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American Educator
Spring 2004


Table of Contents


For Better, for Worse: Standards and Accountability (PDF)

Our new department on what's going right... and wrong with standards and accountability. This issue: Getting test results that are timely and useful. Yes, it can actually happen.

It's Time to Tell the Kids: If You Don't Do Well in High School, You Won't Do Well in College (or on the Job)
By James E. Rosenbaum

With open admissions institutions, virtually anyone can go to college, and the vast majority of high school seniors intend to. But about half who go never earn a degree; 52 percent of those with C averages or lower in high school do not earn even one college credit. The facts are clear: High school preparation predicts college graduation. It's our job to make sure students know this.

What You Need to Do in High School If You Want to Graduate from College (PDF)
Flier for Posting and Distributing to Students

All Good Jobs Don't Require a College Degree...
But Getting a Good Job without a College Degree Depends a Lot on High School Effort—and the Support a High School Provides

High School Preparation Is the Best Predictor of College Graduation

What Does It Mean to Be Prepared for College?
(Or for Jobs in the High-Growth, High-Performance Workplace)
By the American Diploma Project

Two years of discussions with high school and college faculty and employers have produced a concrete description of what college-bound students—and students aiming for the high-performance workplace—need to know. Here, we reprint excerpts from ADP's English and mathematics benchmarks and actual examples of first-semester college assignments.

Education in Wonderland
Outdoor Classrooms and Rich Murals Make Learning a Delightful Adventure
By Roberta Fallon

Ever dream of teaching outdoors, with nature and the best teaching tools as part of your classroom? Thanks to the Mural Arts Program, and their hardworking teenagers, this Philadelphia school really is a dream com true.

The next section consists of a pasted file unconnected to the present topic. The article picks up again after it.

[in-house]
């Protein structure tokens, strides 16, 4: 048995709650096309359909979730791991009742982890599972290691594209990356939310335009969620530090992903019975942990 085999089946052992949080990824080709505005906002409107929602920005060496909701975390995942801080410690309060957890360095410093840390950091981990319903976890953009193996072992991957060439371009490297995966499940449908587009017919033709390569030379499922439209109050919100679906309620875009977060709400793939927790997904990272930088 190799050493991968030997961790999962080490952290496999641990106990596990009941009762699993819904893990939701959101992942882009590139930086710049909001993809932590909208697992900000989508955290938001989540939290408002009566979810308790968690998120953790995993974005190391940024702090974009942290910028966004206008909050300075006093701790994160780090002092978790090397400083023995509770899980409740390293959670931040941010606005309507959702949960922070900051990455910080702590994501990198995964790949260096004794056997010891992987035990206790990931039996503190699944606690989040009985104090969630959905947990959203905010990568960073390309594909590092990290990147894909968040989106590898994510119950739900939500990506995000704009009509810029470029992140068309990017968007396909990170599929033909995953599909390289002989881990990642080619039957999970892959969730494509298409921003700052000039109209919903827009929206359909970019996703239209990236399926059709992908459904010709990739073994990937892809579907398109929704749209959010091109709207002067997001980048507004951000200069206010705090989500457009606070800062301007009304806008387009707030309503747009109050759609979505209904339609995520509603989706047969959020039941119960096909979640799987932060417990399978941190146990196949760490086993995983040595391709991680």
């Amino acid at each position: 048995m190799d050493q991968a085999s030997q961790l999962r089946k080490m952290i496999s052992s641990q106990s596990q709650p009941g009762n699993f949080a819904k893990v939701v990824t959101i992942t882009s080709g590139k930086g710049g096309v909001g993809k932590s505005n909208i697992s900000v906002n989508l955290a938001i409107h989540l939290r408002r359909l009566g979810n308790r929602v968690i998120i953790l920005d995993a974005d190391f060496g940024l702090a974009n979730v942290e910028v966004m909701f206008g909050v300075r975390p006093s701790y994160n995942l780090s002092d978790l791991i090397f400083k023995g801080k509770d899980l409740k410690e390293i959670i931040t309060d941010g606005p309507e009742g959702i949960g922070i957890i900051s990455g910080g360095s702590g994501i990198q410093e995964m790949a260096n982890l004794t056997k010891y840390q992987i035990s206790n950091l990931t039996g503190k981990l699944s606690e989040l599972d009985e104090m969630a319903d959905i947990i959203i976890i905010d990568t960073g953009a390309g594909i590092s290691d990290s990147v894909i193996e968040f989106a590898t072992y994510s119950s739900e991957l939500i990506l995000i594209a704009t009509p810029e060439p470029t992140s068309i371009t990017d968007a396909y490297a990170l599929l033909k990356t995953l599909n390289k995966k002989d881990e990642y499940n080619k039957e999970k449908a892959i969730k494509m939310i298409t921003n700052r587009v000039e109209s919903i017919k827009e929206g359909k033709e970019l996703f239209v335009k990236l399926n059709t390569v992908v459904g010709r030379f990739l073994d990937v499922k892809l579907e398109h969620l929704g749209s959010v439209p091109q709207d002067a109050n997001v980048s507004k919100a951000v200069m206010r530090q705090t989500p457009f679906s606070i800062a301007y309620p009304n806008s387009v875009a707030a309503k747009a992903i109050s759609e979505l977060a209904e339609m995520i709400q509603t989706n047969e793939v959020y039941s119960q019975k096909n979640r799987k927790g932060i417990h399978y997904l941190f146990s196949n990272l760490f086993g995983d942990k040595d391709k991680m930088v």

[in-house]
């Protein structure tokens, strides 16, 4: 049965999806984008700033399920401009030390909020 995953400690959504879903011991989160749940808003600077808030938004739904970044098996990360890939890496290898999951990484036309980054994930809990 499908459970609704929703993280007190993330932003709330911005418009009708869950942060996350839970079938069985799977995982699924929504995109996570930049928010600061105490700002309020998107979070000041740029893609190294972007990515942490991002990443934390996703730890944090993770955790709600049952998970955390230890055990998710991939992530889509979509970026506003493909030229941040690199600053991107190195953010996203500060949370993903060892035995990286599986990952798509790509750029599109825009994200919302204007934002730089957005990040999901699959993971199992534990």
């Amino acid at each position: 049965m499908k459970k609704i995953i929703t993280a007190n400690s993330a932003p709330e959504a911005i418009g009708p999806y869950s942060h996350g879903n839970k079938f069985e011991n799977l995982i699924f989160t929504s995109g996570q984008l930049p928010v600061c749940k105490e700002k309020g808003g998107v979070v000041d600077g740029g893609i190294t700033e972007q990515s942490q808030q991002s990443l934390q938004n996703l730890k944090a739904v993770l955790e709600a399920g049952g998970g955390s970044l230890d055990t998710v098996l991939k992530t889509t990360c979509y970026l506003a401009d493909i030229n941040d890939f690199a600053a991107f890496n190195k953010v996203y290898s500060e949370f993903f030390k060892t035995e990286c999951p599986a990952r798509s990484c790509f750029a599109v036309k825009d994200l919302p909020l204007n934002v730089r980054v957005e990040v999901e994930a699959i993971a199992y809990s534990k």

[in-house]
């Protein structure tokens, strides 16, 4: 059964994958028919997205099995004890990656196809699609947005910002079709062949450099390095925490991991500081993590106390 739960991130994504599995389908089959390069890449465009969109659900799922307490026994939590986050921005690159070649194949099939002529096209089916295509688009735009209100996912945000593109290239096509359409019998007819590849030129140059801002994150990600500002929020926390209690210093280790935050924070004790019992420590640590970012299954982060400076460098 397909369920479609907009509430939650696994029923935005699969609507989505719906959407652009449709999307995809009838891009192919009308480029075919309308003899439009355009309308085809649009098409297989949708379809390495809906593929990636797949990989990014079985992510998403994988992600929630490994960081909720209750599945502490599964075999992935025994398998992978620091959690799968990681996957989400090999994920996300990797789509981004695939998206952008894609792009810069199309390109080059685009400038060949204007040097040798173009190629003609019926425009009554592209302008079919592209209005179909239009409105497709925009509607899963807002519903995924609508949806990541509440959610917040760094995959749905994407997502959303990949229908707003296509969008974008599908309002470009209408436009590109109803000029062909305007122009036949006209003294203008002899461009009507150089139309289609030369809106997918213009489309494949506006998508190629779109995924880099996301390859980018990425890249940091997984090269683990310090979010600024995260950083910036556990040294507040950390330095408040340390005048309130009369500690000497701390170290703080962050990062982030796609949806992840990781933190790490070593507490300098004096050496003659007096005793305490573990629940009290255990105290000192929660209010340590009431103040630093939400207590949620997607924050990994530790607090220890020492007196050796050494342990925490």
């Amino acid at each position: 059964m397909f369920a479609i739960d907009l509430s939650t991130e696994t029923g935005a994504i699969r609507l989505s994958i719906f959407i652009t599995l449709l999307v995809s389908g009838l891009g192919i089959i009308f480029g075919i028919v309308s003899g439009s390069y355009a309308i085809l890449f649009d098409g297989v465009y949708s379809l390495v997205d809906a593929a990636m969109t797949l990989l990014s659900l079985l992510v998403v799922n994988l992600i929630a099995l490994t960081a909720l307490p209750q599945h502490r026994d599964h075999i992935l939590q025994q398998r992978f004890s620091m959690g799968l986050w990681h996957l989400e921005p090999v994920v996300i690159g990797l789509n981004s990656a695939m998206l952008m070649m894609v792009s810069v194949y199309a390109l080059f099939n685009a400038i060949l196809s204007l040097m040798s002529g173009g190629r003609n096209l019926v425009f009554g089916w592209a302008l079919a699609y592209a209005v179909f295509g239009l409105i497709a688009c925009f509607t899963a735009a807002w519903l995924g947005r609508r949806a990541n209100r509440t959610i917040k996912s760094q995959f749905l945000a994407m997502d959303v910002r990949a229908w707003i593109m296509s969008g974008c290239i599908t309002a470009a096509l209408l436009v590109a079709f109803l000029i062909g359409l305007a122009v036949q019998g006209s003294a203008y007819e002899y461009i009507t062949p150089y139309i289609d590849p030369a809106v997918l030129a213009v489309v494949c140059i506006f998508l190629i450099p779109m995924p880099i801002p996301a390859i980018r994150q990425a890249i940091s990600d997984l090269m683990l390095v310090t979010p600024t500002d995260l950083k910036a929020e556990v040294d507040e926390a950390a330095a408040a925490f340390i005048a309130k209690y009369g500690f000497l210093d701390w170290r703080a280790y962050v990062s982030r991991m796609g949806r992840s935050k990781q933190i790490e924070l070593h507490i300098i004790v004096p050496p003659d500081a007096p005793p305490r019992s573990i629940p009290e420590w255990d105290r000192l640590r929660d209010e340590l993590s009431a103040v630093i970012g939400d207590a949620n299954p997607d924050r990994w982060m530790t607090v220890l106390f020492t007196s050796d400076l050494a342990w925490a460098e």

Opening Classroom Doors
Heroes for the Good of the Profession
By James Hiebert, Ronald Gallimore, and James W. Stigler

To really improve teaching—ours and others—we need to examine classroom practice and analyze what's right and what could be improved. It all begins with opening the classroom door.

Ask the Cognitive Scientist
Practice Makes Perfect—but Only If You Practice Beyond the Point of Perfection
By Daniel T. Willingham

We all know practice makes perfect. But, says the cognitive scientist, thanks to the natural process of forgetting, we have to make use of our new knowledge regularly. The implications for teaching and learning are big.

Cultural Literacy Rocks
How Core Knowledge Can Help You Understand and Enjoy Rock Music ... and Much, Much More
By Matthew Davis

Back to the Garden? Anastasia's scream? Cortez's galleons? It's the stuff of great rock lyrics—and of great reading of all kinds, and it's all the more meaningful when you have the core knowledge that the allusions depend on.

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Winter 2003–2004

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Summer 2004


About American Educator

American Educator is a quarterly journal of educational research and ideas published by the American Federation of Teachers. Recent articles have focused on such topics as reducing the achievement gap between poor and affluent students, heading off student discipline problems, teaching an appreciation and understanding of democracy, the benefits of a common coherent curriculum, and other issues affecting children and education here and abroad. Total circulation, as of our most recent issue, is over 900,000.

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